The U.S. is less than three weeks from the 2022 midterm elections, which will decide which issues are prioritized — and then passed or defeated — in local, state, and federal governments. Medical professionals generally understand how election results can affect their personal freedoms, the health of the communities they serve and live in, and even how they practice medicine.
Yet in the past, many medical professionals have refrained from voting. Historically, doctors vote about 20% less often than the general population. But as two physicians interested in the voting habits of our colleagues, we hope to see a change this year.
We recently published a viewpoint in the Annals of Internal Medicine outlining a four-step framework to improve voter turnout this cycle and to establish a stronger culture of voting in the profession.
Increasing voter participation by medical professionals will require planning on their part and the part of their institutions.
The single most important question every one of them can ask right now is this: Am I registered to vote? In some states, voter registration deadlines have passed; in others, they are quickly approaching. Meanwhile, 20 states and the District of Columbia offer same-day registration on Election Day.
The next step is to make a voting plan. Many ballots include races not only for the U.S. Congress but also for governors, district attorneys, county sheriffs, city council members, and local ballot measures. Any of these can affect the health, safety, and security of communities.
The League of Women Voters has simplified the education process by creating a comprehensive nonpartisan online voter guide where individuals can quickly learn about and compare candidates, their positions on issues (if they responded to the league’s survey), and conveniently access their social media accounts.
Planning the logistics of voting is also important. Your county of residence determines if you have the option to vote by mail, vote early in person, or can vote only in person on Election Day.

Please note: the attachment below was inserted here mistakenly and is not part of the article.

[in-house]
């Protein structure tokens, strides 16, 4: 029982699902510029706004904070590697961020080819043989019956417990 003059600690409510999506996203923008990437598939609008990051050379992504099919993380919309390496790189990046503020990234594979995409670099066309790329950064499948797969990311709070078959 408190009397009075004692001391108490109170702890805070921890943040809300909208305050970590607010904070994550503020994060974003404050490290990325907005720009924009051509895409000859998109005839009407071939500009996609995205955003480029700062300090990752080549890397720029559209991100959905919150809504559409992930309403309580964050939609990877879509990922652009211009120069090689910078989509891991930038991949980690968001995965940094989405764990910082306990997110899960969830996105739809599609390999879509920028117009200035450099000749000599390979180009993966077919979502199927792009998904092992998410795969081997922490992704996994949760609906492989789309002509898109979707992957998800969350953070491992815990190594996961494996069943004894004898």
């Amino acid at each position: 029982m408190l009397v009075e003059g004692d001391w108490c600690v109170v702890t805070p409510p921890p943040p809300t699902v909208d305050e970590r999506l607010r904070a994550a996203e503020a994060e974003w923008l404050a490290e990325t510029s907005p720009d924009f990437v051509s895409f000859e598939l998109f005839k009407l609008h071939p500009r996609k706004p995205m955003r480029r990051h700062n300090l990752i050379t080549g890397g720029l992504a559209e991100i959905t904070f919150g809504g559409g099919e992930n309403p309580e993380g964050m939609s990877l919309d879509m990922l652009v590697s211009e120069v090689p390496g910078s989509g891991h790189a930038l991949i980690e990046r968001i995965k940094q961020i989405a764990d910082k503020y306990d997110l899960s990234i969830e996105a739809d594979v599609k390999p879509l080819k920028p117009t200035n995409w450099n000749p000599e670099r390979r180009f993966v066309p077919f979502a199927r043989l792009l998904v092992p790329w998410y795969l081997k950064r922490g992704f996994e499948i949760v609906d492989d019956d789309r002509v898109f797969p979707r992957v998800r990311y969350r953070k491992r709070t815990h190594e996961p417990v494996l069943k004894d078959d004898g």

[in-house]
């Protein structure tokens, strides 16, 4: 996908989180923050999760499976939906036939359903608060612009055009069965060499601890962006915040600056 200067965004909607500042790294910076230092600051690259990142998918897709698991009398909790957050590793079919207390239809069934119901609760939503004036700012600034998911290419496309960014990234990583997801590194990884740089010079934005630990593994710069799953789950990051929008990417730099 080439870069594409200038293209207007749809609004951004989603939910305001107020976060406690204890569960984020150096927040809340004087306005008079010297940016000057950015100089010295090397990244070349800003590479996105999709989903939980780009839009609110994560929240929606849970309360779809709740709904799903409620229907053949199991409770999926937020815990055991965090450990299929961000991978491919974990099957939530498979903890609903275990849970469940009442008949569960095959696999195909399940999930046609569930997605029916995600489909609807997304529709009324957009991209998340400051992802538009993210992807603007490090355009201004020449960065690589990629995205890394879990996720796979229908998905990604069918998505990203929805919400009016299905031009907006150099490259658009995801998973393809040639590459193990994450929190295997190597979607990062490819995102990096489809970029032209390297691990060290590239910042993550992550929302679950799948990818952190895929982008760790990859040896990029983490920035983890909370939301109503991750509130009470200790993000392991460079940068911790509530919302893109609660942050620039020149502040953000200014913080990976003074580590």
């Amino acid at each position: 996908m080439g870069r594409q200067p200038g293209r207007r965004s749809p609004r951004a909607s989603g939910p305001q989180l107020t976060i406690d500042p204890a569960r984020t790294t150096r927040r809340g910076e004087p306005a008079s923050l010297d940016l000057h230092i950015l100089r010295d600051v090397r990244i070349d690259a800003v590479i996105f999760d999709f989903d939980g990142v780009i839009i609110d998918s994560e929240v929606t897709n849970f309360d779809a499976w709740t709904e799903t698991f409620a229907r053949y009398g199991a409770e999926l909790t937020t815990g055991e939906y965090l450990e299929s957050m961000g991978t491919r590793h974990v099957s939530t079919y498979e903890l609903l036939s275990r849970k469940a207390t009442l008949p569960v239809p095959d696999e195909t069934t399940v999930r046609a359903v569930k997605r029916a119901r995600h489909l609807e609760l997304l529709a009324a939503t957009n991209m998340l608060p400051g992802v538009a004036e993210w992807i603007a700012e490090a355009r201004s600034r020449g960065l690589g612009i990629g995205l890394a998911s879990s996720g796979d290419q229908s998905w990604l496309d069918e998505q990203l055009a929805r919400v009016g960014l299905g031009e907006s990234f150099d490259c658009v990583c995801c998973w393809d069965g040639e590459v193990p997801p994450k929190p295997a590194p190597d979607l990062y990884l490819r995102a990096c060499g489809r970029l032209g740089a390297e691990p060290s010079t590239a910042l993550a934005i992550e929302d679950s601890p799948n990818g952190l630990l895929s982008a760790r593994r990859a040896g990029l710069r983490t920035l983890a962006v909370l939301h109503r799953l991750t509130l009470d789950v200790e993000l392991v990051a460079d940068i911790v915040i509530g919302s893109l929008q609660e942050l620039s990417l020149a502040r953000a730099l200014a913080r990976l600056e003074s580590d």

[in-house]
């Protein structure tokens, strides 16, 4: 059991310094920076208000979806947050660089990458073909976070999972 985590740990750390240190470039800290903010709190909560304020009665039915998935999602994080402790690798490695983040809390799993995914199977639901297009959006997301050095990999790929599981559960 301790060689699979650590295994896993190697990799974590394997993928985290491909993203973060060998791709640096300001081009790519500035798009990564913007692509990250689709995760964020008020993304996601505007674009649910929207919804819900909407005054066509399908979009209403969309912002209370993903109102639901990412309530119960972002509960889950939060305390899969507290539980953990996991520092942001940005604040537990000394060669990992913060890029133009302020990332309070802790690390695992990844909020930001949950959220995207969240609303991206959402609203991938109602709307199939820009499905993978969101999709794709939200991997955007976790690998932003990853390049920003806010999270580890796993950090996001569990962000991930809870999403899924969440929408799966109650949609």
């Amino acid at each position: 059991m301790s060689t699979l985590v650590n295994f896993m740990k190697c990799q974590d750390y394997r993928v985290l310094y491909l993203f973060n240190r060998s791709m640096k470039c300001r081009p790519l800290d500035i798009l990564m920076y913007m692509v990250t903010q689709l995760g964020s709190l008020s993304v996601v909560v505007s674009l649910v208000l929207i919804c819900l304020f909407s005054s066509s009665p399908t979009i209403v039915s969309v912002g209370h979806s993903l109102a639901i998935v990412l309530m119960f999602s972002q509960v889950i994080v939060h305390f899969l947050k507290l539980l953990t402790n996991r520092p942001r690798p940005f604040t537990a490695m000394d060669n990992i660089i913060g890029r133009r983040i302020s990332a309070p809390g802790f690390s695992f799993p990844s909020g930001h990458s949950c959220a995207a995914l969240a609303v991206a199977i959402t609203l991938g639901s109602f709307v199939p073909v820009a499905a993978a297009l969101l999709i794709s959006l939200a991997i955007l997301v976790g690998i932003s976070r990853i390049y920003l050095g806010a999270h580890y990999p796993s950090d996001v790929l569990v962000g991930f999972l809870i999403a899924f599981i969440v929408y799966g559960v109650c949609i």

Eight states — California, Colorado, Hawaii, Nevada, Oregon, Utah, Vermont, and Washington — now allow elections to be conducted entirely by mail, and registered voters are beginning to receive their ballots. Forty five states and the District of Columbia offer early voting in person. In Massachusetts, where one of us (H.L.) lives and works, early voting began on October 22; for the other (A.H.) in Texas, it’s October 24. Residents of Alabama, Connecticut, Mississippi, Missouri, or New Hampshire cannot vote early and need to make plans to vote on election day.
Health systems and employers can play important roles in getting out the vote.
First, they can make the non-partisan Vote411 Voter Guide easily accessible to all health care workers by sharing direct links on social media and via emails and newsletters. They can also post flyers and signage in their break-rooms and in waiting areas. Disseminating this educational information nudges voters to start planning ahead and signals that it is worth doing.
Second, because lacking the time to vote is one of the most common barriers medical professionals cite to voting — in one survey, physicians who did not vote or register to vote were 70% more likely to say they were “too busy” — employers can provide medical professionals and other health care workers with paid time off so they can exercise their right to vote without losing pay or having to juggle patient care with voting. Doing so could mean reorganizing staffing schedules and coverage to give workers a two or three-hour window of time to go vote early. It may require some scheduling creativity, but it’s important to plan to be successful.
In fact, 30 states and the District of Columbia require employers to give workers time off to vote. Laws vary by state and some require employees to provide advance notice.
Third, health care organizations and employers can learn from their peers. Before the 2018 election, about 400 companies, including Walmart and Patagonia, launched the Time to Vote coalition, recognizing that workers should not have to “choose between earning a paycheck and voting.” The coalition now includes more than 2,000 companies, though few are medical or health care organizations. Nonprofit Vote, a similar group started in 2005, helps nonprofit organizations help the people they serve to vote.
November 8 is almost upon us. There’s still time to make a voting plan and, if you like using social media, we encourage you to inspire others to vote by sharing your story online. Photos and videos are recommended. But please: Vote!
Hussain Lalani is a primary care physician at Brigham and Women’s Hospital in Boston and a fellow at the Program on Regulation, Therapeutics, and Law. Arthur Hong is an internist in Dallas.